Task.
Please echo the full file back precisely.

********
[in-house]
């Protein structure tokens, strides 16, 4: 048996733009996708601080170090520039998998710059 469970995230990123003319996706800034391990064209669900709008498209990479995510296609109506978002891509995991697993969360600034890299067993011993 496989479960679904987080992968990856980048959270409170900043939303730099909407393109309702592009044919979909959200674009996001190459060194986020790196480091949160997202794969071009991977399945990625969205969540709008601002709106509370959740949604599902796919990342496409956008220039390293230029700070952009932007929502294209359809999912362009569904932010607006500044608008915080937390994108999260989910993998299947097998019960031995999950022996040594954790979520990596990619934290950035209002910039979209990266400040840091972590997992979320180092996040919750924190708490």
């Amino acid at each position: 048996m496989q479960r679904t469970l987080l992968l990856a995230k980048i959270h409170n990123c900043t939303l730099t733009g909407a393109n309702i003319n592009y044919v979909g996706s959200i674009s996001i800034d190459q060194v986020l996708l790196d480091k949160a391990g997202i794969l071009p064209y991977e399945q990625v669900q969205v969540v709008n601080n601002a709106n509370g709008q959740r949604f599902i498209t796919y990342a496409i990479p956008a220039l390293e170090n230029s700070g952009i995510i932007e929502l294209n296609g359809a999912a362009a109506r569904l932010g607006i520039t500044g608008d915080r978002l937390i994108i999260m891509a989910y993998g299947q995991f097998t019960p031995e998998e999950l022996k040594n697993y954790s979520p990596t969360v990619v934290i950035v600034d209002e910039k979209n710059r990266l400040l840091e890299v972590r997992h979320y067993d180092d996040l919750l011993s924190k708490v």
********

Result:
[in-house]
């Protein structure tokens, strides 16, 4: 048996733009996708601080170090520039998998710059 469970995230990123003319996706800034391990064209669900709008498209990479995510296609109506978002891509995991697993969360600034890299067993011993 496989479960679904987080992968990856980048959270409170900043939303730099909407393109309702592009044919979909959200674009996001190459060194986020790196480091949160997202794969071009991977399945990625969205969540709008601002709106509370959740949604599902796919990342496409956008220039390293230029700070952009932007929502294209359809999912362009569904932010607006500044608008915080937390994108999260989910993998299947097998019960031995999950022996040594954790979520990596990619934290950035209002910039979209990266400040840091972590997992979320180092996040919750924190708490």
């Amino acid at each position: 048996m496989q479960r679904t469970l987080l992968l990856a995230k980048i959270h409170n990123c900043t939303l730099t733009g909407a393109n309702i003319n592009y044919v979909g996706s959200i674009s996001i800034d190459q060194v986020l996708l790196d480091k949160a391990g997202i794969l071009p064209y991977e399945q990625v669900q969205v969540v709008n601080n601002a709106n509370g709008q959740r949604f599902i498209t796919y990342a496409i990479p956008a220039l390293e170090n230029s700070g952009i995510i932007e929502l294209n296609g359809a999912a362009a109506r569904l932010g607006i520039t500044g608008d915080r978002l937390i994108i999260m891509a989910y993998g299947q995991f097998t019960p031995e998998e999950l022996k040594n697993y954790s979520p990596t969360v990619v934290i950035v600034d209002e910039k979209n710059r990266l400040l840091e890299v972590r997992h979320y067993d180092d996040l919750l011993s924190k708490v």